The first outer end electrode 210 is mounted to the outer surface of the first ferromagnetic end element 216 such that electrode 210 does not contact the first inner end electrode 208. The first outer end electrode 210 may be glued or otherwise secured to the outer surface of the end element 216. The first outer end electrode 210 is formed from an electrically conductive material. As schematically shown in FIG. 2, the first outer end electrode 210 is electrically connected to the outer shell electrode 202 and to the second outer end electrode 214. This electrical connection may be established using wire, cabling, or any suitable electrical conductor.
 The exact dimensions and configuration of first outer end electrode 210 may vary from one system to another. In accordance with one practical embodiment, the first outer end electrode is a circular plate. The diameter of the first outer end electrode 210 may be less than the base diameter of the first ferromagnetic end element 216, as depicted in FIG. 2.
 The second inner end electrode 212 is also formed from an electrically conductive material. The second inner end electrode 212 is connected to the end of the inner electrode 204 (opposite the first inner end electrode) to establish electrical continuity. Thus, the first inner end electrode 208, the second inner end electrode 212, and the inner electrode 204 cooperate to form one electrode component. In the example embodiment, the second inner end electrode 212 is a truncated conical shell electrode that contacts the inner electrode 204 at its inwardly facing points. In this regard, the second inner end electrode 212 can be physically attached to the inner electrode 204 at these points, in the same manner as described above for the first inner end electrode 208. In this example, the truncated tip forms an opening in the second inner end electrode 212. As shown in FIG. 2, this opening is positioned within the interior of the outer shell electrode 202. The exact dimensions and configuration of second inner end electrode 212 may vary from one system to another.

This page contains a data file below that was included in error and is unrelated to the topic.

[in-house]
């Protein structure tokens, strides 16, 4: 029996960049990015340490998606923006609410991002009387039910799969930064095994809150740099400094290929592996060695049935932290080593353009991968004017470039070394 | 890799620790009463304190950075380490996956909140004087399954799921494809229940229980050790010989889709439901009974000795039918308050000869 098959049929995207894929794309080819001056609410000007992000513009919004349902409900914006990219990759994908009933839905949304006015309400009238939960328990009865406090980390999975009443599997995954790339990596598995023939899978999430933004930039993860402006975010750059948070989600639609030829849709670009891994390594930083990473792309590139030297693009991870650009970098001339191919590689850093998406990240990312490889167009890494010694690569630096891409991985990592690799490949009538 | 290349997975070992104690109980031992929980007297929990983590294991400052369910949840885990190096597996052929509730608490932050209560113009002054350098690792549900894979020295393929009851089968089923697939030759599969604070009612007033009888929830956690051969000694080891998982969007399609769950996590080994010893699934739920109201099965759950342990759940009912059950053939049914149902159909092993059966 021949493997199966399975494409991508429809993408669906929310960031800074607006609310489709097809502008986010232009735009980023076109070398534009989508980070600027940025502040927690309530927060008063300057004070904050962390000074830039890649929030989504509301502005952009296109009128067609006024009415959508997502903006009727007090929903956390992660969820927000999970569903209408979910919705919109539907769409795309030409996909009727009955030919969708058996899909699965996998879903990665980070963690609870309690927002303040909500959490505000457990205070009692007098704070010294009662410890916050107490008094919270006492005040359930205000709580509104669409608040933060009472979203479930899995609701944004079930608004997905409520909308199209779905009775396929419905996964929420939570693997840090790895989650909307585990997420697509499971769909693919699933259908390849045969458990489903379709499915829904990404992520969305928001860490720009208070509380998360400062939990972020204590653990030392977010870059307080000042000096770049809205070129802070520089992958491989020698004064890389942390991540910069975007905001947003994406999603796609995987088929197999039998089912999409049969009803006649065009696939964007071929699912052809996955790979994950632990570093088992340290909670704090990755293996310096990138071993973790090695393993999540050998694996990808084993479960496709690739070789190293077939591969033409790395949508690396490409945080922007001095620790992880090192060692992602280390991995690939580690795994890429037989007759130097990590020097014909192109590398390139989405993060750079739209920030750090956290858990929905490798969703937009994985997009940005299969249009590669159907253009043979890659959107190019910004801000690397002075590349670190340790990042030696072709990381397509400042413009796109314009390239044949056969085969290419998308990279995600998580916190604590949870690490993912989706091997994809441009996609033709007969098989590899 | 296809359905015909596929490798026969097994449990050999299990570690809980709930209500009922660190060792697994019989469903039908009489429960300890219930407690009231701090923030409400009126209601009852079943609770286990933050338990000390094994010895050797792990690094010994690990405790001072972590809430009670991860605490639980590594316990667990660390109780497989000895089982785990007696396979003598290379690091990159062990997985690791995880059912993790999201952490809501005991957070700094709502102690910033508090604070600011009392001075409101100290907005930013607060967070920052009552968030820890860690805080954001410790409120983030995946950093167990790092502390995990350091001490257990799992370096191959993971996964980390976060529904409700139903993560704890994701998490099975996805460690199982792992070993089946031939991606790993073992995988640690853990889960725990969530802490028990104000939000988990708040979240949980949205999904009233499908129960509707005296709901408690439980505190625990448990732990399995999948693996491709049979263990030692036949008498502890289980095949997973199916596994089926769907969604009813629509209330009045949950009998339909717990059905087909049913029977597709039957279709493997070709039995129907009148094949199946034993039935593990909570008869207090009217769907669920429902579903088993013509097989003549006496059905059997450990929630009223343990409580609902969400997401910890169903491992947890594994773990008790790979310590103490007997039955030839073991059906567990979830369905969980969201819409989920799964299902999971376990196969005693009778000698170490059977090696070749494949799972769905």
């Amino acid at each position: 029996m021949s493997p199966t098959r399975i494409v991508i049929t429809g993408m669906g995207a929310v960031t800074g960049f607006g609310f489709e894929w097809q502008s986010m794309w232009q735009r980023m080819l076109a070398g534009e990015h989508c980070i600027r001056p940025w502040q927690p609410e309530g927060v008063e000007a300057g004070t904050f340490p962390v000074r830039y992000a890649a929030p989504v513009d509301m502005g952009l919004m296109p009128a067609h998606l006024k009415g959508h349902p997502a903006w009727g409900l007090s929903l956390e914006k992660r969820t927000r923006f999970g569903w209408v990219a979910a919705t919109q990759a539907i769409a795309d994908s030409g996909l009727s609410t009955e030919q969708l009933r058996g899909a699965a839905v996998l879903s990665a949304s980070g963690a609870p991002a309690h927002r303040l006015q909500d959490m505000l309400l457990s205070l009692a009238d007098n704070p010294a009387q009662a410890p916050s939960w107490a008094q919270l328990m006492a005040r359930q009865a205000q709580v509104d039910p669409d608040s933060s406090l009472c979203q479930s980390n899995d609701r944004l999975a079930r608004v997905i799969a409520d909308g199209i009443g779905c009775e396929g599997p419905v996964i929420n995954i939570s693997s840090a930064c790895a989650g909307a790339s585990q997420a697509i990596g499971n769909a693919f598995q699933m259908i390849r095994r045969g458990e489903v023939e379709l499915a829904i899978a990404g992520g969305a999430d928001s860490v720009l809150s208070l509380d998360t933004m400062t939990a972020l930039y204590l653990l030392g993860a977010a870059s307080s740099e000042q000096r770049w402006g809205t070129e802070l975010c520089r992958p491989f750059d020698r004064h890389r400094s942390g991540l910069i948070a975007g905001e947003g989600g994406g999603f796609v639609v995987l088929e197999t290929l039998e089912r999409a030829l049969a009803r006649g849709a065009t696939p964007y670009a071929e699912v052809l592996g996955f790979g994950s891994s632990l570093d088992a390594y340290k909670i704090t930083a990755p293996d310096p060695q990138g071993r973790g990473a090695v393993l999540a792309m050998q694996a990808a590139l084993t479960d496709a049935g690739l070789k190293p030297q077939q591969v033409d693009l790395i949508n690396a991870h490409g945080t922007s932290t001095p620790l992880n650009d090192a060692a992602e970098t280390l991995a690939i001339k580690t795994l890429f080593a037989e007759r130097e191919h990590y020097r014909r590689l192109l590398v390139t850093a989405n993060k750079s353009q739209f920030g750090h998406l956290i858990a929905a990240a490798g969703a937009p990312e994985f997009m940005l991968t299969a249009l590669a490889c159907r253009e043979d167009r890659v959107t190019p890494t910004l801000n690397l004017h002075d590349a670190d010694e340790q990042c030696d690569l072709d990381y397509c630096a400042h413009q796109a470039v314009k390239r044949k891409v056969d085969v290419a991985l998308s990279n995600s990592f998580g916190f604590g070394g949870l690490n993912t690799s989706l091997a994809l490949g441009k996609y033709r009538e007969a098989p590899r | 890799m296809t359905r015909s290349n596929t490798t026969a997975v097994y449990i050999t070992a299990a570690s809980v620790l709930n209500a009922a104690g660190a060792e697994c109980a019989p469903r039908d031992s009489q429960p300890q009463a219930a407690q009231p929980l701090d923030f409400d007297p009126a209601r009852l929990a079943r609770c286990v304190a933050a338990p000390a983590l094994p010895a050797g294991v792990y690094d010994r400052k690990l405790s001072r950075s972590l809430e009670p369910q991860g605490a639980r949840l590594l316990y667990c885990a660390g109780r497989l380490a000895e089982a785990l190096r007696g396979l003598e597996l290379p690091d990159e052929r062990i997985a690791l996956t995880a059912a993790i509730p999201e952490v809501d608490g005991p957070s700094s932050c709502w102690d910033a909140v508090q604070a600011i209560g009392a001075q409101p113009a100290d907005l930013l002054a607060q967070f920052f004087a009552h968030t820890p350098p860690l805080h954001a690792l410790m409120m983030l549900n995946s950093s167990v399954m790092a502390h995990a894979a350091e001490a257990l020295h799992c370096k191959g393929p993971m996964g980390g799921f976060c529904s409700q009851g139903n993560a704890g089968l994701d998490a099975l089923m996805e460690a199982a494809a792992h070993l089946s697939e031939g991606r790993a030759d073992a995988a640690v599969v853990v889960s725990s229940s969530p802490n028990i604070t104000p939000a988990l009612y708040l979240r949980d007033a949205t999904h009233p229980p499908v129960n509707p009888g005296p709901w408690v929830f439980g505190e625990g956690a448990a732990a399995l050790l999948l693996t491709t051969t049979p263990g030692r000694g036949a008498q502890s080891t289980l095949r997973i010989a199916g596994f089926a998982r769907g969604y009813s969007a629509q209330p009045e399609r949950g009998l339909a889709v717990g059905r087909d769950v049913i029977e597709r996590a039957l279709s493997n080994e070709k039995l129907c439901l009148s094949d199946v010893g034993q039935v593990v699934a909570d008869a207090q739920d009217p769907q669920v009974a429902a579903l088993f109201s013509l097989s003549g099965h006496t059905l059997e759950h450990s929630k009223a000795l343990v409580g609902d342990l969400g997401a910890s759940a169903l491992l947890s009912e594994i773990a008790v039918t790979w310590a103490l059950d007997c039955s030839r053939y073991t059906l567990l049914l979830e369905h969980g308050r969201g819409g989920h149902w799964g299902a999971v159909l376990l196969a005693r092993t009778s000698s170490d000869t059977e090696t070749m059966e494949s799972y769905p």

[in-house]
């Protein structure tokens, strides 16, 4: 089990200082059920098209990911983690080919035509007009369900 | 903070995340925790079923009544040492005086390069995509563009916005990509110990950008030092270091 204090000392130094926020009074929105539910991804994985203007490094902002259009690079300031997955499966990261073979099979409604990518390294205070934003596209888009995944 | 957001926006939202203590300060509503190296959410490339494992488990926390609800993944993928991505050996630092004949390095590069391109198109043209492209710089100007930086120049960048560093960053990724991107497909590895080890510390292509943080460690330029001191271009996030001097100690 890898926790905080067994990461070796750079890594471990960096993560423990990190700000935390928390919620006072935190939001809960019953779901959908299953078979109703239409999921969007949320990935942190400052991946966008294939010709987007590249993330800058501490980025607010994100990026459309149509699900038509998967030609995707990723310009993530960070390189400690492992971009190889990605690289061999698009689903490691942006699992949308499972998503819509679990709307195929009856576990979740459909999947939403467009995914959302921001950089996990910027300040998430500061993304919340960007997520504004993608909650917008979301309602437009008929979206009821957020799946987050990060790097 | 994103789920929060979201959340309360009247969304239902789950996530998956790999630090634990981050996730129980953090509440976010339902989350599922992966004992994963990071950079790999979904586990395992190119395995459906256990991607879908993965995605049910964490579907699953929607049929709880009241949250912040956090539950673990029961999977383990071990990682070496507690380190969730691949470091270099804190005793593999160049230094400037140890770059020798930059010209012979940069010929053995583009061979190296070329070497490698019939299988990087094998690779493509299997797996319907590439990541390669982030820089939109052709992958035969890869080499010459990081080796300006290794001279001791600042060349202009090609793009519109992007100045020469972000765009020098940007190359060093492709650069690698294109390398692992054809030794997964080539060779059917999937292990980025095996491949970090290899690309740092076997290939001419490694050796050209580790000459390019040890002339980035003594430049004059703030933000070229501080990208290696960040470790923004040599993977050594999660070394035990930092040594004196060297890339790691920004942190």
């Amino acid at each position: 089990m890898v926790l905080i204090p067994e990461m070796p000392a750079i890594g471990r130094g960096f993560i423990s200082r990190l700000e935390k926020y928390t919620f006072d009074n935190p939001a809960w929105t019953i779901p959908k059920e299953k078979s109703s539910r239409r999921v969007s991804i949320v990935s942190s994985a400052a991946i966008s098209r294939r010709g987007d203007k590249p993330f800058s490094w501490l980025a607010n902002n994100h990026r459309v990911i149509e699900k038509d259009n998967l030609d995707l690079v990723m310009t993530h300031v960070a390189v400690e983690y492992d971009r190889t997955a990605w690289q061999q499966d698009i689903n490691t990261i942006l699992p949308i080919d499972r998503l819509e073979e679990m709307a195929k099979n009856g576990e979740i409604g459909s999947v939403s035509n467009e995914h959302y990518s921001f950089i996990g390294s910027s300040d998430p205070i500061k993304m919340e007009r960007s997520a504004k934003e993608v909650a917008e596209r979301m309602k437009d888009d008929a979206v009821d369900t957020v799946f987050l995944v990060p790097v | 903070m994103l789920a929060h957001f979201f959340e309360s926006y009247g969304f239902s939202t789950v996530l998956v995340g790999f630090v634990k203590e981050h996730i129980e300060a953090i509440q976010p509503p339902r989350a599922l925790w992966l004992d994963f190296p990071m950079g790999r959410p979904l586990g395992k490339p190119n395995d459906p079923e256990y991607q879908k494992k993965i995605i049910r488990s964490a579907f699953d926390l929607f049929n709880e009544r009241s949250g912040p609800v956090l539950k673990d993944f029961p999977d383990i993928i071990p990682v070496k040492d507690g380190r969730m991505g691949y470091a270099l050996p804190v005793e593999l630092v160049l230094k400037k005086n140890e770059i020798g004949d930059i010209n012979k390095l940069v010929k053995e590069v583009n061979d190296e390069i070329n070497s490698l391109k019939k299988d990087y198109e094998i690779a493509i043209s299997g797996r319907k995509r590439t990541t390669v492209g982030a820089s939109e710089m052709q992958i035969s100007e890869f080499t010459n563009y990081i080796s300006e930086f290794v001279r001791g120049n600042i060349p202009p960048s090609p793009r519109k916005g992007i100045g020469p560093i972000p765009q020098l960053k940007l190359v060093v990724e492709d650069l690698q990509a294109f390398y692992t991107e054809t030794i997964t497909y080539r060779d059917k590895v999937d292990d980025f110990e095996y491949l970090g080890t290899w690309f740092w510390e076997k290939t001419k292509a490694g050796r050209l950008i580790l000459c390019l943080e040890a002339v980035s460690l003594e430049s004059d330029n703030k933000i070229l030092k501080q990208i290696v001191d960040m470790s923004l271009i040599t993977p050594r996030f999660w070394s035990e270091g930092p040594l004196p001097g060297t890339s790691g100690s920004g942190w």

Second ferromagnetic end element 218 is mounted in the second inner end electrode 212 as shown in FIG. 2. The end element 218 can be glued or otherwise secured to the second inner end electrode 212. The ferromagnetic end element 218 should be formed from the same ferromagnetic material used for the prism-shaped elements 206. In this example, the end element 218 is shaped like a truncated cone, which allows it to mate with second inner end electrode 212. The height of the second ferromagnetic end element 218 may be greater than the height of the second inner end electrode 212, as depicted in FIG. 2.